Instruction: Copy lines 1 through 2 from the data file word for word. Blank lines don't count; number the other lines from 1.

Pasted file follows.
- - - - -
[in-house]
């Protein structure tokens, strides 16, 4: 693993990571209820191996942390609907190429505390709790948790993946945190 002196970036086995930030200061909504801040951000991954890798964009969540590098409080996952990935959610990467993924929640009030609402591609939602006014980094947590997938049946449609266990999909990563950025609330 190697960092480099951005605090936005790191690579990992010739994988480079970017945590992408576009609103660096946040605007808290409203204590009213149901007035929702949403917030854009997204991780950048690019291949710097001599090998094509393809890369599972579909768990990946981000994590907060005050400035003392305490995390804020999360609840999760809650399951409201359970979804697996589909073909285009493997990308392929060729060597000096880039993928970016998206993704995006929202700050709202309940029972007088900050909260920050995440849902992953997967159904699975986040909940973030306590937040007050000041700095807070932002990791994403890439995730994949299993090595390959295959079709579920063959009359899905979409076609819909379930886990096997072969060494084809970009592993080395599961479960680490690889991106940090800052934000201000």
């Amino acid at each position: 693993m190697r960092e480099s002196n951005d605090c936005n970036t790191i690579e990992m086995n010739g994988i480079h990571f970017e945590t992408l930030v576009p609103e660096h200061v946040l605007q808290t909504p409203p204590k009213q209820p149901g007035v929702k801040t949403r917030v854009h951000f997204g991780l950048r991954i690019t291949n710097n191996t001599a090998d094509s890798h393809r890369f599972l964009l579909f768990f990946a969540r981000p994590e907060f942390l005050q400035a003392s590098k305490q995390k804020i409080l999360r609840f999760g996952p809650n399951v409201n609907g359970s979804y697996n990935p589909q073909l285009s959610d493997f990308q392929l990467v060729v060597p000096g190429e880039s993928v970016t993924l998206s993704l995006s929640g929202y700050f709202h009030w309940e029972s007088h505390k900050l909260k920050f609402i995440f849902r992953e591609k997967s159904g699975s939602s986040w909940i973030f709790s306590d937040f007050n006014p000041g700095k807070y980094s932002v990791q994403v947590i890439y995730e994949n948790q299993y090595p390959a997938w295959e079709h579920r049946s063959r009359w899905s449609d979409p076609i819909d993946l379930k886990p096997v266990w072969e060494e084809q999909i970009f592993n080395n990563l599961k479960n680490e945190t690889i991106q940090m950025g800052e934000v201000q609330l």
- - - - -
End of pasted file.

[in-house]
């Protein structure tokens, strides 16, 4: 693993990571209820191996942390609907190429505390709790948790993946945190 002196970036086995930030200061909504801040951000991954890798964009969540590098409080996952990935959610990467993924929640009030609402591609939602006014980094947590997938049946449609266990999909990563950025609330 190697960092480099951005605090936005790191690579990992010739994988480079970017945590992408576009609103660096946040605007808290409203204590009213149901007035929702949403917030854009997204991780950048690019291949710097001599090998094509393809890369599972579909768990990946981000994590907060005050400035003392305490995390804020999360609840999760809650399951409201359970979804697996589909073909285009493997990308392929060729060597000096880039993928970016998206993704995006929202700050709202309940029972007088900050909260920050995440849902992953997967159904699975986040909940973030306590937040007050000041700095807070932002990791994403890439995730994949299993090595390959295959079709579920063959009359899905979409076609819909379930886990096997072969060494084809970009592993080395599961479960680490690889991106940090800052934000201000």